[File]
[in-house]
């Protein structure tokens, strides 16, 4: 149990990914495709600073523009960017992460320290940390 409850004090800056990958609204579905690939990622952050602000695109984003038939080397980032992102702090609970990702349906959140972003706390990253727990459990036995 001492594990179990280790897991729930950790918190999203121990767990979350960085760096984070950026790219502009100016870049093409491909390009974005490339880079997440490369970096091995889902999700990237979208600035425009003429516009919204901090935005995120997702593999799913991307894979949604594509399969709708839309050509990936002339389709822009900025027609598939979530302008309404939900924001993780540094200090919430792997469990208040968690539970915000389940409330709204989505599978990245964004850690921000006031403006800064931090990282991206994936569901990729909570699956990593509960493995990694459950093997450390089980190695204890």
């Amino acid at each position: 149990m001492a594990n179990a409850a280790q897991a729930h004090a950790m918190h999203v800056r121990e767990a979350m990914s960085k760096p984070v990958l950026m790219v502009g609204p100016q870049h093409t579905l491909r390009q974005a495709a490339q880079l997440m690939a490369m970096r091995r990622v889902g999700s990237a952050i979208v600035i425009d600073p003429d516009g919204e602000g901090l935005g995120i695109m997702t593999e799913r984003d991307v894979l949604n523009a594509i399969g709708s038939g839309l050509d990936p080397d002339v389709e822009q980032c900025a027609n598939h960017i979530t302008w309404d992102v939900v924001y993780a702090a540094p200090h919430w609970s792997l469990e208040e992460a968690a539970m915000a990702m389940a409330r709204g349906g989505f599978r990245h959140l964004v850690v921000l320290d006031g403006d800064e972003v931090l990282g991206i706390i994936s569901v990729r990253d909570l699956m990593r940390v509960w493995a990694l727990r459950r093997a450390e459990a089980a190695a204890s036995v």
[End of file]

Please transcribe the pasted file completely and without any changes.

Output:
[in-house]
């Protein structure tokens, strides 16, 4: 149990990914495709600073523009960017992460320290940390 409850004090800056990958609204579905690939990622952050602000695109984003038939080397980032992102702090609970990702349906959140972003706390990253727990459990036995 001492594990179990280790897991729930950790918190999203121990767990979350960085760096984070950026790219502009100016870049093409491909390009974005490339880079997440490369970096091995889902999700990237979208600035425009003429516009919204901090935005995120997702593999799913991307894979949604594509399969709708839309050509990936002339389709822009900025027609598939979530302008309404939900924001993780540094200090919430792997469990208040968690539970915000389940409330709204989505599978990245964004850690921000006031403006800064931090990282991206994936569901990729909570699956990593509960493995990694459950093997450390089980190695204890």
């Amino acid at each position: 149990m001492a594990n179990a409850a280790q897991a729930h004090a950790m918190h999203v800056r121990e767990a979350m990914s960085k760096p984070v990958l950026m790219v502009g609204p100016q870049h093409t579905l491909r390009q974005a495709a490339q880079l997440m690939a490369m970096r091995r990622v889902g999700s990237a952050i979208v600035i425009d600073p003429d516009g919204e602000g901090l935005g995120i695109m997702t593999e799913r984003d991307v894979l949604n523009a594509i399969g709708s038939g839309l050509d990936p080397d002339v389709e822009q980032c900025a027609n598939h960017i979530t302008w309404d992102v939900v924001y993780a702090a540094p200090h919430w609970s792997l469990e208040e992460a968690a539970m915000a990702m389940a409330r709204g349906g989505f599978r990245h959140l964004v850690v921000l320290d006031g403006d800064e972003v931090l990282g991206i706390i994936s569901v990729r990253d909570l699956m990593r940390v509960w493995a990694l727990r459950r093997a450390e459990a089980a190695a204890s036995v």